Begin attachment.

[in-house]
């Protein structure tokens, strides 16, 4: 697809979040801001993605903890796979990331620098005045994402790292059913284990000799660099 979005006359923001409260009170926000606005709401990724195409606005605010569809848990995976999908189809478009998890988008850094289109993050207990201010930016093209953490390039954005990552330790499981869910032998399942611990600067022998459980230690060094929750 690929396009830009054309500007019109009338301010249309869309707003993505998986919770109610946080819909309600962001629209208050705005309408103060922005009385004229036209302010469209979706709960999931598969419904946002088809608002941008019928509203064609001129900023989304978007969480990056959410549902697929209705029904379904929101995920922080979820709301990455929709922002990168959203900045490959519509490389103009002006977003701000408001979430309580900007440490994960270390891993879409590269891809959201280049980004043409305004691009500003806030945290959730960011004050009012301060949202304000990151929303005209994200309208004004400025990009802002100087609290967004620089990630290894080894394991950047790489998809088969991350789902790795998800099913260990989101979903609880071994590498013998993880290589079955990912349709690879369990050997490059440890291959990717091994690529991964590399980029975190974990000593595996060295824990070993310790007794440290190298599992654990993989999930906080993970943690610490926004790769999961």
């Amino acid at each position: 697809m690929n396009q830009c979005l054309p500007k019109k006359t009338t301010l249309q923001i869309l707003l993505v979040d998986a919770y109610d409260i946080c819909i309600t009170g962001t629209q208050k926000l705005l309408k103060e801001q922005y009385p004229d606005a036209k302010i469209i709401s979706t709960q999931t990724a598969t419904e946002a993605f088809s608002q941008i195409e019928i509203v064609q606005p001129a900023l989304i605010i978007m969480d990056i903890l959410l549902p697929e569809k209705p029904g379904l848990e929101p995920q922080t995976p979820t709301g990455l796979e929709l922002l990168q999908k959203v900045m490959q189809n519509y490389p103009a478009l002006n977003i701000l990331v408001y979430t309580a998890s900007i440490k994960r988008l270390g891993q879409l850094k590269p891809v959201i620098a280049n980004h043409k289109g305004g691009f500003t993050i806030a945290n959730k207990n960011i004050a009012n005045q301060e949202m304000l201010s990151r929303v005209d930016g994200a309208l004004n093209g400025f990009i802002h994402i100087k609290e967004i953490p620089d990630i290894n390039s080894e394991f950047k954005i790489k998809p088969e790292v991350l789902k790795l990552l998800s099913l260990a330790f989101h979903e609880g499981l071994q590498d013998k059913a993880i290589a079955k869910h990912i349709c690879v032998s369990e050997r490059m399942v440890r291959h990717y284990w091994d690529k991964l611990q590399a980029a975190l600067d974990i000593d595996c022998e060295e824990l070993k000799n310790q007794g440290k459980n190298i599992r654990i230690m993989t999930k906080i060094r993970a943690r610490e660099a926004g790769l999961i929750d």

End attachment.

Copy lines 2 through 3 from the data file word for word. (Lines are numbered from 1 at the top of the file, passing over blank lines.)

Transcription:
């Protein structure tokens, strides 16, 4: 697809979040801001993605903890796979990331620098005045994402790292059913284990000799660099 979005006359923001409260009170926000606005709401990724195409606005605010569809848990995976999908189809478009998890988008850094289109993050207990201010930016093209953490390039954005990552330790499981869910032998399942611990600067022998459980230690060094929750 690929396009830009054309500007019109009338301010249309869309707003993505998986919770109610946080819909309600962001629209208050705005309408103060922005009385004229036209302010469209979706709960999931598969419904946002088809608002941008019928509203064609001129900023989304978007969480990056959410549902697929209705029904379904929101995920922080979820709301990455929709922002990168959203900045490959519509490389103009002006977003701000408001979430309580900007440490994960270390891993879409590269891809959201280049980004043409305004691009500003806030945290959730960011004050009012301060949202304000990151929303005209994200309208004004400025990009802002100087609290967004620089990630290894080894394991950047790489998809088969991350789902790795998800099913260990989101979903609880071994590498013998993880290589079955990912349709690879369990050997490059440890291959990717091994690529991964590399980029975190974990000593595996060295824990070993310790007794440290190298599992654990993989999930906080993970943690610490926004790769999961």
């Amino acid at each position: 697809m690929n396009q830009c979005l054309p500007k019109k006359t009338t301010l249309q923001i869309l707003l993505v979040d998986a919770y109610d409260i946080c819909i309600t009170g962001t629209q208050k926000l705005l309408k103060e801001q922005y009385p004229d606005a036209k302010i469209i709401s979706t709960q999931t990724a598969t419904e946002a993605f088809s608002q941008i195409e019928i509203v064609q606005p001129a900023l989304i605010i978007m969480d990056i903890l959410l549902p697929e569809k209705p029904g379904l848990e929101p995920q922080t995976p979820t709301g990455l796979e929709l922002l990168q999908k959203v900045m490959q189809n519509y490389p103009a478009l002006n977003i701000l990331v408001y979430t309580a998890s900007i440490k994960r988008l270390g891993q879409l850094k590269p891809v959201i620098a280049n980004h043409k289109g305004g691009f500003t993050i806030a945290n959730k207990n960011i004050a009012n005045q301060e949202m304000l201010s990151r929303v005209d930016g994200a309208l004004n093209g400025f990009i802002h994402i100087k609290e967004i953490p620089d990630i290894n390039s080894e394991f950047k954005i790489k998809p088969e790292v991350l789902k790795l990552l998800s099913l260990a330790f989101h979903e609880g499981l071994q590498d013998k059913a993880i290589a079955k869910h990912i349709c690879v032998s369990e050997r490059m399942v440890r291959h990717y284990w091994d690529k991964l611990q590399a980029a975190l600067d974990i000593d595996c022998e060295e824990l070993k000799n310790q007794g440290k459980n190298i599992r654990i230690m993989t999930k906080i060094r993970a943690r610490e660099a926004g790769l999961i929750d």